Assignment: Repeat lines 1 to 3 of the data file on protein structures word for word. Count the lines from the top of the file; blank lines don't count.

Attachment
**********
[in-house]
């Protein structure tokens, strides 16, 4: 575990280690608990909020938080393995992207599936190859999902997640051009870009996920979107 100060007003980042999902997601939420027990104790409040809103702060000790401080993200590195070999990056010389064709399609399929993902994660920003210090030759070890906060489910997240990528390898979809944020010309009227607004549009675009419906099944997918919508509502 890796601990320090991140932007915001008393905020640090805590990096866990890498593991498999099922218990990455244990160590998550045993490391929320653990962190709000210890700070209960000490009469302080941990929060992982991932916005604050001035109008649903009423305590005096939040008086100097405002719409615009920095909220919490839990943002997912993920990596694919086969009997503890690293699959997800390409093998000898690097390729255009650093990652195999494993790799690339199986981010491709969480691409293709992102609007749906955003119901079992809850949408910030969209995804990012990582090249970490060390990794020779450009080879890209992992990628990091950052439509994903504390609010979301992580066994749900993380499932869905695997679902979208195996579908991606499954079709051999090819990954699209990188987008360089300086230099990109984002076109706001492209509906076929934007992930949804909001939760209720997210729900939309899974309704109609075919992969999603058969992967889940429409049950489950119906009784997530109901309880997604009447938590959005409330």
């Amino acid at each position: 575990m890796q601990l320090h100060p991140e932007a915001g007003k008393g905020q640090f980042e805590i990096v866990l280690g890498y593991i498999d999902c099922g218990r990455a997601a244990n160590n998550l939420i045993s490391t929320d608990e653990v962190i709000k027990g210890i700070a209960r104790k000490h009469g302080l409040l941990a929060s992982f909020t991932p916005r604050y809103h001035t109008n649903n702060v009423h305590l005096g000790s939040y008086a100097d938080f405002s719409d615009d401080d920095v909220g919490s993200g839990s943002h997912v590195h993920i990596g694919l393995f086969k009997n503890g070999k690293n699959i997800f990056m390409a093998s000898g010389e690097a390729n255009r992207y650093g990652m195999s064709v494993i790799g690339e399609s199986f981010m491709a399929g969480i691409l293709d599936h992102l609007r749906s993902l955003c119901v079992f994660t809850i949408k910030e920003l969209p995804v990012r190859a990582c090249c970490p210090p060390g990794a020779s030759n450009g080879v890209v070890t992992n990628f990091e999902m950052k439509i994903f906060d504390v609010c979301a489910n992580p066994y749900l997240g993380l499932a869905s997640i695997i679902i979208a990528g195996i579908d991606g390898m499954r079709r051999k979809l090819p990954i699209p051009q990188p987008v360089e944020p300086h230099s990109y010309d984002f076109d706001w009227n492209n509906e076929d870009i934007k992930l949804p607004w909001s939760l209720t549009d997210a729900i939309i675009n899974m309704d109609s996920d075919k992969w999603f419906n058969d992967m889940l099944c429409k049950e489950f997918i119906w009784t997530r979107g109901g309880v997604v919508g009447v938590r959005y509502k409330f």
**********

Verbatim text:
[in-house]
């Protein structure tokens, strides 16, 4: 575990280690608990909020938080393995992207599936190859999902997640051009870009996920979107 100060007003980042999902997601939420027990104790409040809103702060000790401080993200590195070999990056010389064709399609399929993902994660920003210090030759070890906060489910997240990528390898979809944020010309009227607004549009675009419906099944997918919508509502 890796601990320090991140932007915001008393905020640090805590990096866990890498593991498999099922218990990455244990160590998550045993490391929320653990962190709000210890700070209960000490009469302080941990929060992982991932916005604050001035109008649903009423305590005096939040008086100097405002719409615009920095909220919490839990943002997912993920990596694919086969009997503890690293699959997800390409093998000898690097390729255009650093990652195999494993790799690339199986981010491709969480691409293709992102609007749906955003119901079992809850949408910030969209995804990012990582090249970490060390990794020779450009080879890209992992990628990091950052439509994903504390609010979301992580066994749900993380499932869905695997679902979208195996579908991606499954079709051999090819990954699209990188987008360089300086230099990109984002076109706001492209509906076929934007992930949804909001939760209720997210729900939309899974309704109609075919992969999603058969992967889940429409049950489950119906009784997530109901309880997604009447938590959005409330």
């Amino acid at each position: 575990m890796q601990l320090h100060p991140e932007a915001g007003k008393g905020q640090f980042e805590i990096v866990l280690g890498y593991i498999d999902c099922g218990r990455a997601a244990n160590n998550l939420i045993s490391t929320d608990e653990v962190i709000k027990g210890i700070a209960r104790k000490h009469g302080l409040l941990a929060s992982f909020t991932p916005r604050y809103h001035t109008n649903n702060v009423h305590l005096g000790s939040y008086a100097d938080f405002s719409d615009d401080d920095v909220g919490s993200g839990s943002h997912v590195h993920i990596g694919l393995f086969k009997n503890g070999k690293n699959i997800f990056m390409a093998s000898g010389e690097a390729n255009r992207y650093g990652m195999s064709v494993i790799g690339e399609s199986f981010m491709a399929g969480i691409l293709d599936h992102l609007r749906s993902l955003c119901v079992f994660t809850i949408k910030e920003l969209p995804v990012r190859a990582c090249c970490p210090p060390g990794a020779s030759n450009g080879v890209v070890t992992n990628f990091e999902m950052k439509i994903f906060d504390v609010c979301a489910n992580p066994y749900l997240g993380l499932a869905s997640i695997i679902i979208a990528g195996i579908d991606g390898m499954r079709r051999k979809l090819p990954i699209p051009q990188p987008v360089e944020p300086h230099s990109y010309d984002f076109d706001w009227n492209n509906e076929d870009i934007k992930l949804p607004w909001s939760l209720t549009d997210a729900i939309i675009n899974m309704d109609s996920d075919k992969w999603f419906n058969d992967m889940l099944c429409k049950e489950f997918i119906w009784t997530r979107g109901g309880v997604v919508g009447v938590r959005y509502k409330f």